Thursday, October 27, 2011

What 338 seats mean - the Conservatives are the new natural governing party

Adding 30 new seats is a very large increase for Canada.   This is almost a 10% increase in the House of Commons, the second largest percentage increase in MPs in Canadian history.   The biggest increase was in the run up to the 1872 election, but half of the 20 new seats then came from the addition of BC and Manitoba to Canada as provinces.   This is the largest increase in total new seats in Canadian history.

To give you an idea of how big this increase is, the 30 new seats are two more seats than the representation from Saskatchewan and Manitoba.   It is 2 fewer than the representation for the four Atlantic provinces.   How ever you slice it, this is a dramatic and large increase in the House of Commons.

With the addition of 27 seats to BC, Alberta and Ontario, those three provinces now hold 64% of the seats in the country.   This is up from 55% at the moment.   What this means is that the three provinces that have been chronically underrepresented for decades now have a hold on enough seats to be the primary battleground of any elections.

With 338 seats the number needed for a majority is now 170.   The total number of seats in the three underrepresented provinces is 197 seats.    A landslide in the provinces that are growing and are the economic engine of Canada is enough to win a majority  

The new seats are also most likely to be in areas that voted Conservative in the last election.   The 40 ridings with the largest populations are all in BC (5), Alberta (10) and Ontario (25).   These seats split as follows:


  • Conservatives - 36 - 4 marginal
  • NDP - 2
  • Liberals - 2 - 2 marginal


I added the marginal ones to show that really the Conservatives do have a strong lock on these seats at this time.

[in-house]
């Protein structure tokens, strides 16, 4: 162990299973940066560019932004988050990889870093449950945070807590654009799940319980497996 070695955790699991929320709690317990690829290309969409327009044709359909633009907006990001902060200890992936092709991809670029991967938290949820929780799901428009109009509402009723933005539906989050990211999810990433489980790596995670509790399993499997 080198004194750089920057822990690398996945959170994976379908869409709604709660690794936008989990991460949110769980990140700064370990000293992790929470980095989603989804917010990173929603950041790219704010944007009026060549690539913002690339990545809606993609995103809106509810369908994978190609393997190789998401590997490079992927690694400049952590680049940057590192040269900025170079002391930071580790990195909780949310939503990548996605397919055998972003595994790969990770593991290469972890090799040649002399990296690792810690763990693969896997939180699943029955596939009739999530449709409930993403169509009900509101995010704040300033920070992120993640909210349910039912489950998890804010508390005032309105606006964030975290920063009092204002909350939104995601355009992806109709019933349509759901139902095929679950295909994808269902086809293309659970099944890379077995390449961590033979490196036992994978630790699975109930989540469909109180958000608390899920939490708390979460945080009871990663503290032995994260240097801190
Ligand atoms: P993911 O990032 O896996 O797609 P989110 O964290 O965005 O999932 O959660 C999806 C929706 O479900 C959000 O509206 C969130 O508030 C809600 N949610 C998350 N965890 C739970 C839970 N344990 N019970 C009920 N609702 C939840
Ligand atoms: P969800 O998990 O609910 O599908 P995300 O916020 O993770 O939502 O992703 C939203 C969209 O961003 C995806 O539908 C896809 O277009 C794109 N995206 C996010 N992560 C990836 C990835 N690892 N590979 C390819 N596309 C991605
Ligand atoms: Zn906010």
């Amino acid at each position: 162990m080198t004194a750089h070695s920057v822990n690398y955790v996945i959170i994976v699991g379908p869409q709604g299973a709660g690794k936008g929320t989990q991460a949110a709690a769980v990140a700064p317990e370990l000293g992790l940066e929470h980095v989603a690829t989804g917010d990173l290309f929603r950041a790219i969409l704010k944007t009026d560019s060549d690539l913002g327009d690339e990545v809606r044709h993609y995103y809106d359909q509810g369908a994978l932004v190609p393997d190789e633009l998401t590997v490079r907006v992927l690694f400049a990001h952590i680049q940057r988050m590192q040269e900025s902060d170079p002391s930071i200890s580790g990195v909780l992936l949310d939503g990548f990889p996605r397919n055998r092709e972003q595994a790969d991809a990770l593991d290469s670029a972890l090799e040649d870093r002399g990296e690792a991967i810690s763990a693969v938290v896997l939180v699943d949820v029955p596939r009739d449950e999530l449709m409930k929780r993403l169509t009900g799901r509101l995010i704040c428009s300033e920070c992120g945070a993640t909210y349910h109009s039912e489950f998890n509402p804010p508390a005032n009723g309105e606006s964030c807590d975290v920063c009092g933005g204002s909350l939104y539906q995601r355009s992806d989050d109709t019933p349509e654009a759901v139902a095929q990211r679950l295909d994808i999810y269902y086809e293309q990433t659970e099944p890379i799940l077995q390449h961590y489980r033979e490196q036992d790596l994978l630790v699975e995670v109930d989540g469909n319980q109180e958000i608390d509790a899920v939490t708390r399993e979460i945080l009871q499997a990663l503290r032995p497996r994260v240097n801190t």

So if apply this split to the 27 new seats in BC, Alberta and Ontario, what I get is:

  • Conservatives - 24
  • NDP - 2
  • Liberals - 1
Quebec I am assuming that the 2011 pattern would have meant three more NDP seats as the largest Quebec seats were all won by the NDP by large margins.

With 338 seats and a 2011 election, the result would have looked something like this:
  • Conservatives - 190 - 20 more than needed for a majority
  • NDP - 108
  • Liberals - 35
  • Others - 5
With the new seats the Conservatives go from a majority of 11 seats to one of 20 seats.  The Conservatives get to 145 seats in BC, Alberta and Ontario alone.

If we look back at the last ten or so federal elections, the 12 seats in BC and Alberta are mostly likely to be 10 Conservatives and 2 opposition.  In Ontario, given where the seats are, the past record, other than 93,97 and 2000 when the PCs and Reform/CA split allowed the Liberals to win more seats, Ontario typically has elected more conservatives than Liberals in the areas where the seats will be added.   The natural split would seem to be 10 Conservative and 5 not.

So of the 30 total new seats, the Conservatives will gain about 20 new safe seats.

As it stands, the Conservatives have about 100 safe seats in the country, 55 short of a majority.  With the new seats this rises to 120 safe seats and only 50 more are needed for a majority.

The addition of the new seats will continue the shift in Canada of the natural governing party from the Liberals to the Conservatives.   At this point it is highly unlikely that the Conservatives will lose their majority in 2015. 
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